Things You Might Not Know

Posted on January 14, 2013 by Mike Vogel

Last year, I wrote up a series of random bullet point items pertaining to the NHL’s Stanley Cup playoffs. Most of the nuggets pertained to the Capitals or their first-round opponent, but there were a few others sprinkled in as well. A few people asked if I’d do a repeat this spring, so here goes. Back by marginally popular demand: Things You Might Not (Didn't) Know. (Even though you certainly know some of this stuff already. And thanks to some of my favorite gurus of information namely Nate Ewell and Carter Myers for some of the information contained within.)

  • The Caps set a franchise record for fewest goals allowed in an 82-game season in 2010-11, surrendering just 191 tallies.
  • Washington allowed 90 goals in its first 32 games (2.81 per game). It allowed just 101 goals in its last 50 games (2.02 per game). The last time a team allowed that few goals over a full season was before the lockout; the New Jersey Devils surrendered exactly two goals per game in 2003-04.
  • Last year’s Caps team went into postseason with a total of 2,277 games worth of experience among its top six defensemen. This year’s projected bunch – Karl Alzner, John Carlson, Mike Green, Jeff Schultz, Scott Hannan and John Erskine – actually has less with 2,144.
  • Since 1991, only two teams have won a Stanley Cup with fewer than 3,000 games worth of combined experience among its top six blueliners. The 1993 Montreal Canadiens had a combined total of just 1,517 games of rearguard experience, the fewest of any Cup winner in the last three decades. They also had Patrick Roy. Last year’s Chicago Blackhawks had just over 2,000.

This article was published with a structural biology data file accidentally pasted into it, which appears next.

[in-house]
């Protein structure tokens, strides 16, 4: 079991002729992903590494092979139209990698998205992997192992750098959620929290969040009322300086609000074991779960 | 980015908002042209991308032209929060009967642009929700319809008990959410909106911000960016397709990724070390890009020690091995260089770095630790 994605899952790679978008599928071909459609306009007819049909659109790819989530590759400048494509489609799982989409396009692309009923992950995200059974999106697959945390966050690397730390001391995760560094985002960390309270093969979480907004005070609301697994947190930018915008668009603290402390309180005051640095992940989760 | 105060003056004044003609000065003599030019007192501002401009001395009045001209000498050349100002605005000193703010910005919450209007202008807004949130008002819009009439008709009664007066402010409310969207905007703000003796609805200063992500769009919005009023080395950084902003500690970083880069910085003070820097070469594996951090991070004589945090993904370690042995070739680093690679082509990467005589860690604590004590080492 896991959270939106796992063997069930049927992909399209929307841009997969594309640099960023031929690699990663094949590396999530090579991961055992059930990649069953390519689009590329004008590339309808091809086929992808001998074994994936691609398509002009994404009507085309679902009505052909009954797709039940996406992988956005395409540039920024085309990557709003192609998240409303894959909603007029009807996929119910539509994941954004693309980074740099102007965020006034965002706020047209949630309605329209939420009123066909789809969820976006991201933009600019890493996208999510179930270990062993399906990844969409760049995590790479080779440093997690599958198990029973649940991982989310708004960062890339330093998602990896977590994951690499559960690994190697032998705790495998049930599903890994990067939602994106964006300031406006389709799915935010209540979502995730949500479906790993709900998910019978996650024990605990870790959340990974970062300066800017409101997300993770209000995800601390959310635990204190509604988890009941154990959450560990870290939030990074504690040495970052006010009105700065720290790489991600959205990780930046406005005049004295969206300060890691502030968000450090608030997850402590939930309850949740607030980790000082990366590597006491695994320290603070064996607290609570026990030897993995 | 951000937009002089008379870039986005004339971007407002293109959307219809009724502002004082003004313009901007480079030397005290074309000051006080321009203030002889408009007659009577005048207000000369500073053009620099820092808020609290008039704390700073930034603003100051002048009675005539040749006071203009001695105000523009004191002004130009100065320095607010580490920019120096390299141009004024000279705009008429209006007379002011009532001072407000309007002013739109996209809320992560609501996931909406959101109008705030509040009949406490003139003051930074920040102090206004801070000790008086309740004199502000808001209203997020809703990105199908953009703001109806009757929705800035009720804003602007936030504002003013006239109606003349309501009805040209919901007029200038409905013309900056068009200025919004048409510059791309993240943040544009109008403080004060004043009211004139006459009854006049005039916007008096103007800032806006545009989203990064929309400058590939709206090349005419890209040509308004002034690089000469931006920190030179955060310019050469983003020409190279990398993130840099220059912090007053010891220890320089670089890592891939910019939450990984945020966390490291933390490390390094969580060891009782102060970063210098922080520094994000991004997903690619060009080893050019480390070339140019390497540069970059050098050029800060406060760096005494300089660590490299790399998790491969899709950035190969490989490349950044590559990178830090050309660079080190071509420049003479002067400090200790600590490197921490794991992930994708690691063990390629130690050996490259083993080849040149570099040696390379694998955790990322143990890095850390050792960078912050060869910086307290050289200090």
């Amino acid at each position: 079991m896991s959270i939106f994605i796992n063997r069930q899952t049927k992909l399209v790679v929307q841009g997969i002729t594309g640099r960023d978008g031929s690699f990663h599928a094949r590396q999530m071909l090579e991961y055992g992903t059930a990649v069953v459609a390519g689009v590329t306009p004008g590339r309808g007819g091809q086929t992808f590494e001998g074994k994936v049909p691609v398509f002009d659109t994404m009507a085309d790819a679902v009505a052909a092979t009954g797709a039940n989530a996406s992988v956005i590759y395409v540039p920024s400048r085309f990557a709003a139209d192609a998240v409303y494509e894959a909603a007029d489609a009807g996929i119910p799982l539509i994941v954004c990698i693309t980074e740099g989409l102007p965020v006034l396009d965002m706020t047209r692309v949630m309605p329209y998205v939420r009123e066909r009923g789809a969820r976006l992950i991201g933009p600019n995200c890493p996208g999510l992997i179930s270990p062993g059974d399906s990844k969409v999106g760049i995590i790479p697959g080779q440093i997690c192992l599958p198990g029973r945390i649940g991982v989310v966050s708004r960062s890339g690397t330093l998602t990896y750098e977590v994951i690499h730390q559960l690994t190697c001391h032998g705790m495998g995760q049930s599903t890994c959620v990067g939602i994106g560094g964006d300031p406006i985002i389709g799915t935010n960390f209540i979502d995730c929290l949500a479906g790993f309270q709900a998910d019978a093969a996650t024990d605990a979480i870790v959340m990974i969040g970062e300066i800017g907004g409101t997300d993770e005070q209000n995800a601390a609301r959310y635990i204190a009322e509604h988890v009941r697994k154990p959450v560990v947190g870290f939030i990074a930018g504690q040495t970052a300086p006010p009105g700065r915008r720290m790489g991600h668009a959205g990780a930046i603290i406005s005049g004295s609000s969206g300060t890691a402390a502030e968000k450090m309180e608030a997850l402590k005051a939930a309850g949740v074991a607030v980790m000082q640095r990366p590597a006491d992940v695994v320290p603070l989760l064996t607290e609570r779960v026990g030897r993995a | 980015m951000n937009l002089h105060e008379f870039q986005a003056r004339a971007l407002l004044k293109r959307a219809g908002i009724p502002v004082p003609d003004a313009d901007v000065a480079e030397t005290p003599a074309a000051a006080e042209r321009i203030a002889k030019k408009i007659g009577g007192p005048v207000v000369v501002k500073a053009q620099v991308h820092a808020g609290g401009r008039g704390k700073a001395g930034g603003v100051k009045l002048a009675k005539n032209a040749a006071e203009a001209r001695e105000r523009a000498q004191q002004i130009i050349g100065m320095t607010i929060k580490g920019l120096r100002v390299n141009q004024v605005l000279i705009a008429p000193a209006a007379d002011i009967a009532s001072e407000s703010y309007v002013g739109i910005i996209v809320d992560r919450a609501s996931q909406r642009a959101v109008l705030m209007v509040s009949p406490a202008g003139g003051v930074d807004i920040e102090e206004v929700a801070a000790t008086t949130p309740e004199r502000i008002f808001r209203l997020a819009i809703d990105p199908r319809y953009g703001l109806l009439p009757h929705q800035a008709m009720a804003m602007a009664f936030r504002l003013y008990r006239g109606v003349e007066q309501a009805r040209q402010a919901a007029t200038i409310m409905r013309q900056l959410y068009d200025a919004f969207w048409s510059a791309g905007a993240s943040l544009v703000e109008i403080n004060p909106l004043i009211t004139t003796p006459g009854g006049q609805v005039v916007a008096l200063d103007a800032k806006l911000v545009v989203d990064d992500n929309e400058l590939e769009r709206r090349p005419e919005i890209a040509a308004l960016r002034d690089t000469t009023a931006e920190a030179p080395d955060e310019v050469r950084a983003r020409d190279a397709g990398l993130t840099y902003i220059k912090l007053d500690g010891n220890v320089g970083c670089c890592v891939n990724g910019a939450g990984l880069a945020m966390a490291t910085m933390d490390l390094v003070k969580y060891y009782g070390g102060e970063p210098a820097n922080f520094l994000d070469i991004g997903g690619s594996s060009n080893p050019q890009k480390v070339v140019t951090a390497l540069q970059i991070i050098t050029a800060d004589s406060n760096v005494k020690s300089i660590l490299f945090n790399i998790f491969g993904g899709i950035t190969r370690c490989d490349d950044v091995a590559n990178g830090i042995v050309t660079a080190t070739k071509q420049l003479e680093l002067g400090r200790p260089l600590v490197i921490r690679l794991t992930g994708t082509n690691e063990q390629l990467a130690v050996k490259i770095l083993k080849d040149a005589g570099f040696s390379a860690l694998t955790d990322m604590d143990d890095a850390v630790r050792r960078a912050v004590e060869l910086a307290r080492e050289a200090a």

• Only two goaltenders in the 2011 Stanley Cup playoffs (Fleury, PIT and Niemi, SJS) have previously won the Cup as starters.
  • The Caps are the first Eastern Conference team to finish atop conference in consecutive seasons since New Jersey in 1997-98 and 1998-99. Eighth-seeded Ottawa upset the Devils in first round in 1998 and eighth-seeded Pittsburgh repeated the feat in 1999. New Jersey won its second Cup as a No. 4 seed in 2000.
  • With Jordan Leopold on the shelf, ex-Cap Shaone Morrisonn goes into the playoffs as Buffalo’s second most experienced blueliner. Mo has played 480 career NHL games, second only to Steve Montador’s 519.
  • This spring marks the first time that both L.A.-area teams – the Kings and Ducks – have made the playoffs in the same spring. All three California teams (including the Sharks) are also in for the first time.
  • The Caps allowed an average of 29 shots on goal per game in 2010-11, ninth in the NHL. That figure is third among Eastern Conference playoff teams, trailing only Pittsburgh and Tampa Bay (both at 28.7).
  • As he was last year, Montreal’s Roman Hamrlik is the Eastern Conference’s most experienced defenseman in the postseason. He has played in 1,311 career regular season contests.
  • The Rangers’ Bryan McCabe has played in 1,135 career regular season games, fourth most among Eastern Conference playoff defensemen this spring. McCabe’s total accounts for 55% of the Rangers’ total of 2,062 career regular season games among their top six defensemen.
  • McCabe has played in 51 career Stanley Cup playoff games, more than the rest of the Rangers’ top six combined. Michael Sauer, Ryan McDonagh and Hal Gilroy will all be making their Stanley Cup playoff debuts this spring on the New York backline.
  • This will be McCabe’s own first trip to the playoffs since 2004 when he was with the Toronto Maple Leafs.